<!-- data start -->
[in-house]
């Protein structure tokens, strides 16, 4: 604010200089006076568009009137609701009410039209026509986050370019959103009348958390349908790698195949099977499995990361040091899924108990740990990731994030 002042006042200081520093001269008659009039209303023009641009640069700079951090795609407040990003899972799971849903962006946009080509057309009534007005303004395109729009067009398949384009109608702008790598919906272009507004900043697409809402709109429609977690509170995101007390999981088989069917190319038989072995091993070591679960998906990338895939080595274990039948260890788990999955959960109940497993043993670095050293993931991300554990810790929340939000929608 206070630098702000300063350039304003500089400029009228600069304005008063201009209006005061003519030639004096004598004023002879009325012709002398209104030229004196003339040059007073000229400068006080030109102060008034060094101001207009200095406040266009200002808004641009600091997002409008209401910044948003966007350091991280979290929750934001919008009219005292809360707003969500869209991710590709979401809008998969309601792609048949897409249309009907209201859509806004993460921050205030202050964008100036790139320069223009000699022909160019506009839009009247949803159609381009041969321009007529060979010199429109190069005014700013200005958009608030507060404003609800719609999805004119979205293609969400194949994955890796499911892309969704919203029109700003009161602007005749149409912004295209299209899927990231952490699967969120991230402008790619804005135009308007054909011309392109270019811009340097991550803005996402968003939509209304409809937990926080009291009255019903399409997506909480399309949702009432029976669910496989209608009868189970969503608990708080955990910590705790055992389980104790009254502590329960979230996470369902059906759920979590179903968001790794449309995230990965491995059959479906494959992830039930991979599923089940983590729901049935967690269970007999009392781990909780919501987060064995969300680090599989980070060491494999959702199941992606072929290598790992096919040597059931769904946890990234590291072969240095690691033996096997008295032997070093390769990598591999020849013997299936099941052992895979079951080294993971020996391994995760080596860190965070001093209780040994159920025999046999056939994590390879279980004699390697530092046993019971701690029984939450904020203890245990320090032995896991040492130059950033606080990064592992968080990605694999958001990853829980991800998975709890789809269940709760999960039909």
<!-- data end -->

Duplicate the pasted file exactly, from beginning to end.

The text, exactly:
[in-house]
């Protein structure tokens, strides 16, 4: 604010200089006076568009009137609701009410039209026509986050370019959103009348958390349908790698195949099977499995990361040091899924108990740990990731994030 002042006042200081520093001269008659009039209303023009641009640069700079951090795609407040990003899972799971849903962006946009080509057309009534007005303004395109729009067009398949384009109608702008790598919906272009507004900043697409809402709109429609977690509170995101007390999981088989069917190319038989072995091993070591679960998906990338895939080595274990039948260890788990999955959960109940497993043993670095050293993931991300554990810790929340939000929608 206070630098702000300063350039304003500089400029009228600069304005008063201009209006005061003519030639004096004598004023002879009325012709002398209104030229004196003339040059007073000229400068006080030109102060008034060094101001207009200095406040266009200002808004641009600091997002409008209401910044948003966007350091991280979290929750934001919008009219005292809360707003969500869209991710590709979401809008998969309601792609048949897409249309009907209201859509806004993460921050205030202050964008100036790139320069223009000699022909160019506009839009009247949803159609381009041969321009007529060979010199429109190069005014700013200005958009608030507060404003609800719609999805004119979205293609969400194949994955890796499911892309969704919203029109700003009161602007005749149409912004295209299209899927990231952490699967969120991230402008790619804005135009308007054909011309392109270019811009340097991550803005996402968003939509209304409809937990926080009291009255019903399409997506909480399309949702009432029976669910496989209608009868189970969503608990708080955990910590705790055992389980104790009254502590329960979230996470369902059906759920979590179903968001790794449309995230990965491995059959479906494959992830039930991979599923089940983590729901049935967690269970007999009392781990909780919501987060064995969300680090599989980070060491494999959702199941992606072929290598790992096919040597059931769904946890990234590291072969240095690691033996096997008295032997070093390769990598591999020849013997299936099941052992895979079951080294993971020996391994995760080596860190965070001093209780040994159920025999046999056939994590390879279980004699390697530092046993019971701690029984939450904020203890245990320090032995896991040492130059950033606080990064592992968080990605694999958001990853829980991800998975709890789809269940709760999960039909």